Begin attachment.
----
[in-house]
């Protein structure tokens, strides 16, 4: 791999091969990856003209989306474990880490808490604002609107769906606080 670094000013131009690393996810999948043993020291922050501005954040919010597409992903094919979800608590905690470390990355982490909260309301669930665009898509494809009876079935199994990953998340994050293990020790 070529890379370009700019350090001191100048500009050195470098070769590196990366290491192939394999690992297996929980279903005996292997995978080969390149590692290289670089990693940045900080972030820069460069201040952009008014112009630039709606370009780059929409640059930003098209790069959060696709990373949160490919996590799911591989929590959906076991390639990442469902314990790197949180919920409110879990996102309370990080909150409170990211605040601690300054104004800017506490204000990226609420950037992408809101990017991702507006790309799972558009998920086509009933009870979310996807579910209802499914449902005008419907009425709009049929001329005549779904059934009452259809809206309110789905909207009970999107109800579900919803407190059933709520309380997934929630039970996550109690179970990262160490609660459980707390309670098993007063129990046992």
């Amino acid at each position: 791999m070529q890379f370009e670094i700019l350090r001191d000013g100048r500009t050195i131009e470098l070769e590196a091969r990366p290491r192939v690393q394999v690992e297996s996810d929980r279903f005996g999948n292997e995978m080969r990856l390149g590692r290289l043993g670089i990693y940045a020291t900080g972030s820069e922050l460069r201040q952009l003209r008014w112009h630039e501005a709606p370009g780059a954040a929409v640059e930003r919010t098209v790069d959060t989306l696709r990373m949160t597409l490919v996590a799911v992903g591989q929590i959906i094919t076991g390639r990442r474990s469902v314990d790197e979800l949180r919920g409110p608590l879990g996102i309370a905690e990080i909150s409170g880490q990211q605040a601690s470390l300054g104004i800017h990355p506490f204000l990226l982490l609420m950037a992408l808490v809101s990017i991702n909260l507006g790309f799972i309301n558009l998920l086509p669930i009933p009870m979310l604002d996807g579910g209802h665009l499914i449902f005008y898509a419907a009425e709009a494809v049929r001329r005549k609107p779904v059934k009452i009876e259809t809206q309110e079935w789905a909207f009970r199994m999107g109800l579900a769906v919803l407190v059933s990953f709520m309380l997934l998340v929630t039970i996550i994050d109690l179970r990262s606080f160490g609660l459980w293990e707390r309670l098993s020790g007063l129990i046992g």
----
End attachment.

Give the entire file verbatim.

[in-house]
């Protein structure tokens, strides 16, 4: 791999091969990856003209989306474990880490808490604002609107769906606080 670094000013131009690393996810999948043993020291922050501005954040919010597409992903094919979800608590905690470390990355982490909260309301669930665009898509494809009876079935199994990953998340994050293990020790 070529890379370009700019350090001191100048500009050195470098070769590196990366290491192939394999690992297996929980279903005996292997995978080969390149590692290289670089990693940045900080972030820069460069201040952009008014112009630039709606370009780059929409640059930003098209790069959060696709990373949160490919996590799911591989929590959906076991390639990442469902314990790197949180919920409110879990996102309370990080909150409170990211605040601690300054104004800017506490204000990226609420950037992408809101990017991702507006790309799972558009998920086509009933009870979310996807579910209802499914449902005008419907009425709009049929001329005549779904059934009452259809809206309110789905909207009970999107109800579900919803407190059933709520309380997934929630039970996550109690179970990262160490609660459980707390309670098993007063129990046992």
């Amino acid at each position: 791999m070529q890379f370009e670094i700019l350090r001191d000013g100048r500009t050195i131009e470098l070769e590196a091969r990366p290491r192939v690393q394999v690992e297996s996810d929980r279903f005996g999948n292997e995978m080969r990856l390149g590692r290289l043993g670089i990693y940045a020291t900080g972030s820069e922050l460069r201040q952009l003209r008014w112009h630039e501005a709606p370009g780059a954040a929409v640059e930003r919010t098209v790069d959060t989306l696709r990373m949160t597409l490919v996590a799911v992903g591989q929590i959906i094919t076991g390639r990442r474990s469902v314990d790197e979800l949180r919920g409110p608590l879990g996102i309370a905690e990080i909150s409170g880490q990211q605040a601690s470390l300054g104004i800017h990355p506490f204000l990226l982490l609420m950037a992408l808490v809101s990017i991702n909260l507006g790309f799972i309301n558009l998920l086509p669930i009933p009870m979310l604002d996807g579910g209802h665009l499914i449902f005008y898509a419907a009425e709009a494809v049929r001329r005549k609107p779904v059934k009452i009876e259809t809206q309110e079935w789905a909207f009970r199994m999107g109800l579900a769906v919803l407190v059933s990953f709520m309380l997934l998340v929630t039970i996550i994050d109690l179970r990262s606080f160490g609660l459980w293990e707390r309670l098993s020790g007063l129990i046992g």